I am not a joiner. I instinctively hate any group or movement people are pushing me to become a part of. And lately I’ve been chafing a little bit at the Kelce Family Involuntary Fan Club, which the entire advertising industry seems intent on forcing me into. I see a Kelce’s dipshit face in every ad I’m exposed to now, and I don’t like it. I don’t like it for completely tribal reasons, which is to say, because of what sports is fundamentally about. I also don’t like that Jason Kelce has received the media glow-up routine because his lovable lumberjack persona now seems contrived. Besides I couldn’t support Jason Kelce because he plays for the Eagles and Eagles fans think you should be willing to throw batteries at opposing players during a game, if you really support the team. I don’t like Travis Kelce because he’s literally an industry plant. I don’t like Travis Kelce because Kansas City Chiefs fans are 90% frontrunners who discovered the team in the past five years and the remaining 10% are perfectly willing to excuse Wounded Knee in support of their football team. I don’t like Travis Kelce because he looks like White Claw tastes. But, no! Inveterate racist Colin Cowherd says TayTay is good, and so a lot of social justice types are celebrating him on TikTok. That’s all it takes. Paying appropriate deference to Taylor Swift is now a more rabidly enforced norm than the social commandment to wear pants. I just want to be left the fuck alone, for this woman to entertain her fans and then go count her stacks of million-dollar bills in one of her forty palaces, where I can’t see it. Go with God. But every time a liberal says “hahaha, those conservatives, so triggered by a simple pop star,” they’re engaging in sophistry. Something deeper and weirder has been happening with this phenomenon and you know it.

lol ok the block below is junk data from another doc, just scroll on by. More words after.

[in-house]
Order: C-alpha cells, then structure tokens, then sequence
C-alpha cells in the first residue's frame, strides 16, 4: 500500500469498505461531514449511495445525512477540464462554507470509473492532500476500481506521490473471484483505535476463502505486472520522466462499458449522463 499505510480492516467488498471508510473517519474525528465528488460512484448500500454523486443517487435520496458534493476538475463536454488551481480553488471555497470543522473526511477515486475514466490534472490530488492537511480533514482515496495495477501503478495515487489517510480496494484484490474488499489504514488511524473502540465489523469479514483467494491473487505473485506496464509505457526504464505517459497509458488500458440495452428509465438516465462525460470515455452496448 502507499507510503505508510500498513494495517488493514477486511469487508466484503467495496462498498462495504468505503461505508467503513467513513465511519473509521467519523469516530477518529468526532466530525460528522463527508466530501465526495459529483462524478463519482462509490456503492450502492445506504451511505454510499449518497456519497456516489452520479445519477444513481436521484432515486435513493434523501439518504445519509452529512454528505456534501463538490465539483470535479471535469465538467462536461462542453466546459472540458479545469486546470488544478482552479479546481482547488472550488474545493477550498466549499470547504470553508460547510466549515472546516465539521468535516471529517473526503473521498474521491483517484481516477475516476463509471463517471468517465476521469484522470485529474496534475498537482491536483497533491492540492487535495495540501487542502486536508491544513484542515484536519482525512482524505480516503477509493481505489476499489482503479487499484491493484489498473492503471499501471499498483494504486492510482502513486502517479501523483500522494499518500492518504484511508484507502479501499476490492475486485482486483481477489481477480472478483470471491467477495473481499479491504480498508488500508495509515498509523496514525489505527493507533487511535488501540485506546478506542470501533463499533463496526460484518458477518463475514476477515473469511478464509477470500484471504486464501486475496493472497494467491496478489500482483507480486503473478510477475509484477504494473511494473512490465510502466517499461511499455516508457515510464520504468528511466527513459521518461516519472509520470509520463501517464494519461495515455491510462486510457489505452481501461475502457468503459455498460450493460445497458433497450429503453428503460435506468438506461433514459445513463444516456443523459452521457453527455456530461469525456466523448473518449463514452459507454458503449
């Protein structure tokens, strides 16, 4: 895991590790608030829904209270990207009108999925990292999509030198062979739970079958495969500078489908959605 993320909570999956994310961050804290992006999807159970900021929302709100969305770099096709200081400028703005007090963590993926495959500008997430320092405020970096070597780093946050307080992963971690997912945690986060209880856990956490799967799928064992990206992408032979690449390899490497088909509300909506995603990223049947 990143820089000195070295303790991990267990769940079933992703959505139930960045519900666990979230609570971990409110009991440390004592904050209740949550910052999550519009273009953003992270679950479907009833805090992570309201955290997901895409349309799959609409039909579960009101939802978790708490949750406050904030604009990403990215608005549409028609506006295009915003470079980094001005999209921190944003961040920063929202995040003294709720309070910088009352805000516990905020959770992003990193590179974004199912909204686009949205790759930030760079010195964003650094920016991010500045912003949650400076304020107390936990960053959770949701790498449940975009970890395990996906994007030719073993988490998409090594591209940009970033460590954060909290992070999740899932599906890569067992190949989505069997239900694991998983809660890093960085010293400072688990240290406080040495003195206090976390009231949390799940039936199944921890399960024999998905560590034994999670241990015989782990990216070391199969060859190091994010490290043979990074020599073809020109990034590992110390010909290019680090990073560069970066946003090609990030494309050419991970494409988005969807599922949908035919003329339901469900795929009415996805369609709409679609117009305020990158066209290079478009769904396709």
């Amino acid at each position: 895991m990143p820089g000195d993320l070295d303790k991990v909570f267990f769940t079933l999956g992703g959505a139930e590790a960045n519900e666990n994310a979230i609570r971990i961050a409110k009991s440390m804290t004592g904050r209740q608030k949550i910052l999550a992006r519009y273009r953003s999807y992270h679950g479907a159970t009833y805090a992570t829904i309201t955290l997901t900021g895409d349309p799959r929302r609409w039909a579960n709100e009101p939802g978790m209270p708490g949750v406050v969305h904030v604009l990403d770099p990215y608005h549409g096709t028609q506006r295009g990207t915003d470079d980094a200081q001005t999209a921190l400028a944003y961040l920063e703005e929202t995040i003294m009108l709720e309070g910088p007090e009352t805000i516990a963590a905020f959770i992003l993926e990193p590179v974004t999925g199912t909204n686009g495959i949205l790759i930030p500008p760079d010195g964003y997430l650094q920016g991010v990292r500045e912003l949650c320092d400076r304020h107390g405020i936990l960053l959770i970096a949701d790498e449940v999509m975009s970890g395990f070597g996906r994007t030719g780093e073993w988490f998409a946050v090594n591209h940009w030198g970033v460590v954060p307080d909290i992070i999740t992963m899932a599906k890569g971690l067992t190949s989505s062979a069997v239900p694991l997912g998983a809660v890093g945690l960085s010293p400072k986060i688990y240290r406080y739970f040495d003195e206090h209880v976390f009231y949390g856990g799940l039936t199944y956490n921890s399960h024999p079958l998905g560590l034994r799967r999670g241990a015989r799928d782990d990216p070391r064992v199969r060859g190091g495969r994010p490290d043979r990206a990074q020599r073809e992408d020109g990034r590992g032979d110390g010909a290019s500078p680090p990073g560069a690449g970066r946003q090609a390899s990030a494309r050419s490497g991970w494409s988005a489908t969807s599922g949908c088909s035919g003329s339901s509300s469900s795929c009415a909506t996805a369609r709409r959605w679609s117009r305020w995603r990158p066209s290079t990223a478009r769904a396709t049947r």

This isn’t cute. It’s fucking lunacy. It’s toxic and corrosive. Stop celebrating it.